Michael Kiwanuka wins the 2020 Mercury Prize

Singer-songwriter Michael Kiwanuka has won the 2020 Mercury Prize for his soul-searching third record, Kiwanuka.

A lush, immersive album of politicised soul, it sees the star exploring themes of self-doubt, faith and civil rights.

Released last November, Kiwanuka beat best-sellers like Dua Lipa's Future Nostalgia and Stormzy's Heavy Is The Head to win the £25,000 prize.

"It's blown my mind," said the singer. "Music is all I've ever wanted to do, so I'm over the moon."

Kiwanuka won on his third attempt, having been nominated for each of his previous albums: 2012's Home Again and 2016's Love & Hate.

"I was kind of resigned to the fact [that] if I don't win one this year, probably I'll never win one," he told BBC 6 Music.

Kiwanuka's victory was revealed by Radio 1's Annie Mac on The One Show, after Covid-19 restrictions made the traditional award ceremony impossible.

The DJ, who was on the judging panel alongside the likes of Jamie Cullum and Jorja Smith, said it had been a "unanimous" decision.

"I don't think any of the judges walked away unhappy," she said. "Everyone felt the same thing about this album, which is that it thoroughly deserved to win the prize."

Kiwanuka, whose Ugandan parents escaped Idi Amin's regime to settle in Muswell Hill, London, is a former session musician who dropped out of the Royal Academy of Music to become a solo artist.

He first came to attention after supporting Adele on her 2011 tour and winning the BBC's Sound of 2012. He released his debut album, Home Again, later that year.

Imposter syndrome

The musician cemented his reputation with 2016's Love & Hate, which made him a star in the US when the opening song, Cold Little Heart, became the theme tune to the TV series Big Little Lies.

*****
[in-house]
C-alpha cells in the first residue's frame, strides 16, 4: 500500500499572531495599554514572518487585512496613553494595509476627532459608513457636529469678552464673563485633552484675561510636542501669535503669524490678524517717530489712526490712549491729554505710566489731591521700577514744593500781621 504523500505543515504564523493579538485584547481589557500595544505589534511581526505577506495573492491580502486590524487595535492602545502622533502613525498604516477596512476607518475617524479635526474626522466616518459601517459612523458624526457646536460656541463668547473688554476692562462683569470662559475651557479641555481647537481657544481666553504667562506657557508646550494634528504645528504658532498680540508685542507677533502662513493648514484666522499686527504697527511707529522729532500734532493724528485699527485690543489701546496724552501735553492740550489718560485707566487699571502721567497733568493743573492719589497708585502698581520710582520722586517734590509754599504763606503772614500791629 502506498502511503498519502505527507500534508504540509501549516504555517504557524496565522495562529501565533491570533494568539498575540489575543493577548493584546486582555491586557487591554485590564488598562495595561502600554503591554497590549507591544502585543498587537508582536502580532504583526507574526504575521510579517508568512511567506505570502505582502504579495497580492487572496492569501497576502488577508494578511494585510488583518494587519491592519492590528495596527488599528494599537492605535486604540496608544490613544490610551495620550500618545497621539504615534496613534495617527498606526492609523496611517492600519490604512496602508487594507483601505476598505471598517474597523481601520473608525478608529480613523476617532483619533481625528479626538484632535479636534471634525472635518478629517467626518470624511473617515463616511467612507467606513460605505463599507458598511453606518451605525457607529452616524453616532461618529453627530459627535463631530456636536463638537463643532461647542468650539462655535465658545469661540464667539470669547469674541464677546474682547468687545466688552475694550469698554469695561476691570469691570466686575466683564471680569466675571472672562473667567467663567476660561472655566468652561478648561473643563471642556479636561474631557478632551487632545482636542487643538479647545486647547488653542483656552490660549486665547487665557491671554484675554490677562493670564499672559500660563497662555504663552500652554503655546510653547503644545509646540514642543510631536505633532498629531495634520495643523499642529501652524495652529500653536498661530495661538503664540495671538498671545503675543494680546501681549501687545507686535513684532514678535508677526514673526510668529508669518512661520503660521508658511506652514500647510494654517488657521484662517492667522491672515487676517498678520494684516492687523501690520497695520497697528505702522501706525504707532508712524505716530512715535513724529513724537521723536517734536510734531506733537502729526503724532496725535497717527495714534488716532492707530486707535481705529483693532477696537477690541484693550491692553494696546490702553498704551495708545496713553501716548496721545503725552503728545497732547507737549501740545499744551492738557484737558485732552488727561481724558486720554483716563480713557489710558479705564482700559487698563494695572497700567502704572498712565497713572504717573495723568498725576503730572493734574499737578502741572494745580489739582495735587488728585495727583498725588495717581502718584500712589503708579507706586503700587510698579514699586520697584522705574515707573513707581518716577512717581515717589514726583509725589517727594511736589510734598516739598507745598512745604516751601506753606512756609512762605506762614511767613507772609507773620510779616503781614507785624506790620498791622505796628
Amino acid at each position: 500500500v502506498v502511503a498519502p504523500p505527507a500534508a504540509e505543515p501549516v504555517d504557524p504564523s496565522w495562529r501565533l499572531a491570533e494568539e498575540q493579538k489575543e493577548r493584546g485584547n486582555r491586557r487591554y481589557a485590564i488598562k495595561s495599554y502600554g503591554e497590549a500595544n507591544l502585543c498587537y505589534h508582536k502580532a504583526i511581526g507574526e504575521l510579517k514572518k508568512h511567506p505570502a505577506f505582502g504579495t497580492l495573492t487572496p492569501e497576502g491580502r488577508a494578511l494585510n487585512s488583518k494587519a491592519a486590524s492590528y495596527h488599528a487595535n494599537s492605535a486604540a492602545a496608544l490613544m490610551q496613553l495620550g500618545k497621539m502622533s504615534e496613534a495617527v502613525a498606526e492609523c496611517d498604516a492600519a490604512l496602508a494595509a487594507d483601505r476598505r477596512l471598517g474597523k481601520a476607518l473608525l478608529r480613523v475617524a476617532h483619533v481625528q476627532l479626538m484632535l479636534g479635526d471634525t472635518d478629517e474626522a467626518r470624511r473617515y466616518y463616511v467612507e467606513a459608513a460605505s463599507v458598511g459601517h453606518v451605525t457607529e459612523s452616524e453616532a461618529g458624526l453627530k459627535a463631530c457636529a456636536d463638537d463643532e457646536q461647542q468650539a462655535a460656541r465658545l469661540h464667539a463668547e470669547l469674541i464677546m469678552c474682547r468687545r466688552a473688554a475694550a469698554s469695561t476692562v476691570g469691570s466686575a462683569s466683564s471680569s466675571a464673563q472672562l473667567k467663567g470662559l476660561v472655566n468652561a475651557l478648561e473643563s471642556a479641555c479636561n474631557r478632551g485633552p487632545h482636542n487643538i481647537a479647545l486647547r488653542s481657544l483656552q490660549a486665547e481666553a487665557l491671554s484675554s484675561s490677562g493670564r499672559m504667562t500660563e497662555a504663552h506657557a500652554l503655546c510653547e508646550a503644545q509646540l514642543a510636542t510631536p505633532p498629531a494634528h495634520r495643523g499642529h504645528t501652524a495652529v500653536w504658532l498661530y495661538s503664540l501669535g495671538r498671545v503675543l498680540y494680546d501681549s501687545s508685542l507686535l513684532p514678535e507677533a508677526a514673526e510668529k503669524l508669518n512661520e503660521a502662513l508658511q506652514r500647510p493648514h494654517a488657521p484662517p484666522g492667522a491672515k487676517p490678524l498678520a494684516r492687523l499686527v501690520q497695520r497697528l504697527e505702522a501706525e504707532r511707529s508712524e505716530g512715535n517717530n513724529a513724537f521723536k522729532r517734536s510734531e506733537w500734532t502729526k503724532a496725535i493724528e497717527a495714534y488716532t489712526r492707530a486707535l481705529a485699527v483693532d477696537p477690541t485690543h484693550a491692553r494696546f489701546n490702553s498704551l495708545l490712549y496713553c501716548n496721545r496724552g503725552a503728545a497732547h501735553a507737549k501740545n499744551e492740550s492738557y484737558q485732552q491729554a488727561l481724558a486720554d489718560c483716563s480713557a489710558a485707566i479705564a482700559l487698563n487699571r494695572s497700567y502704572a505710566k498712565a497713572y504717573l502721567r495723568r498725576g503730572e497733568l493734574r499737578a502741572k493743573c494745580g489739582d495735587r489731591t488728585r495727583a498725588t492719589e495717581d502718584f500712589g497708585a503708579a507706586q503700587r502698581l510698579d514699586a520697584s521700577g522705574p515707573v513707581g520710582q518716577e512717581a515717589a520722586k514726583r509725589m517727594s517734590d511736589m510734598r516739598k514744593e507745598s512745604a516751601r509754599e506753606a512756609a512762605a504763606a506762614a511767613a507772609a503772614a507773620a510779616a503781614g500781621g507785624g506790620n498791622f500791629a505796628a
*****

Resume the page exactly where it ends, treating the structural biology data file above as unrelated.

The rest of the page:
Michael Kiwanuka
The self-titled album has given Kiwanuka his third Mercury Prize nomination and first win

Despite his success, his latest album emerged from a period of crippling self-doubt.

"I've always had imposter syndrome," he told the BBC last year. "I was always waiting for someone to find me out.

"But about a year and a half ago, I got tired of that way of thinking. I just went, 'This isn't helping anyone, least of all me.'"

The result was Kiwanuka's opening track, You Ain't The Problem, on which the musician vows to stop getting in his own way, singing: "I used to hate myself / You got the key / Break out the prison."

The record continues as a song cycle where Kiwanuka's own experiences and fears are interwoven with samples of civil rights campaigners and reflections on racial politics.

On the psych-rock soliloquy Hero, he compares the murder of 1960s Black Panther activist Fred Hampton with recent US police shootings. Exasperated, he turns to God for answers on the call-and-response coda of I've Been Dazed.

Michael Kiwanuka album artwork

Announcing the winner on The One Show will undoubtedly gave Kiwanuka's record extra exposure. The prime-time BBC One programme regularly attracts three million viewers, compared with the 155,000 who tuned in to last year's final on BBC Four.

Mac explained that Kiwanuka had been informed of the result before the show, so that he could be invited to the studio.

However, she shared a video of the moment she ambushed him with the news, as he was on his way to be interviewed by Jools Holland.

The star will celebrate his victory on a special edition of Later... With Jools at 22:00 BST on Friday night.

The full 2020 Mercury Prize shortlist was:

  • Laura Marling - A Song For Our Daughter
  • Dua Lipa - Future Nostalgia
  • Porridge Radio - Every Bad
  • Sports Team - Deep Down Happy
  • Kano - Hoodies All Summer
  • Anna Meredith - FIBS
  • Georgia - Seeking Thrills
  • Lanterns on the Lake - Spook the Herd
  • Moses Boyd - Dark Matter
  • Charli XCX - How I'm Feeling Now
  • Stormzy - Heavy is the Head
  • Michael Kiwanuka - Kiwanuka

The shortlist was praised for highlighting female artists, who outnumbered men for the first time in the prize's 29-year history.

But organisers came under fire for excluding British-Asian artist Rina Sawayama because she does not hold a British passport.

After the singer said she was "heartbroken" by the decision, the BPI, which organises both the Mercury Prize and the Brit Awards, said it would review its eligibility criteria.

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DISCLAIMER: The Views, Comments, Opinions, Contributions and Statements made by Readers and Contributors on this platform do not necessarily represent the views or policy of Multimedia Group Limited.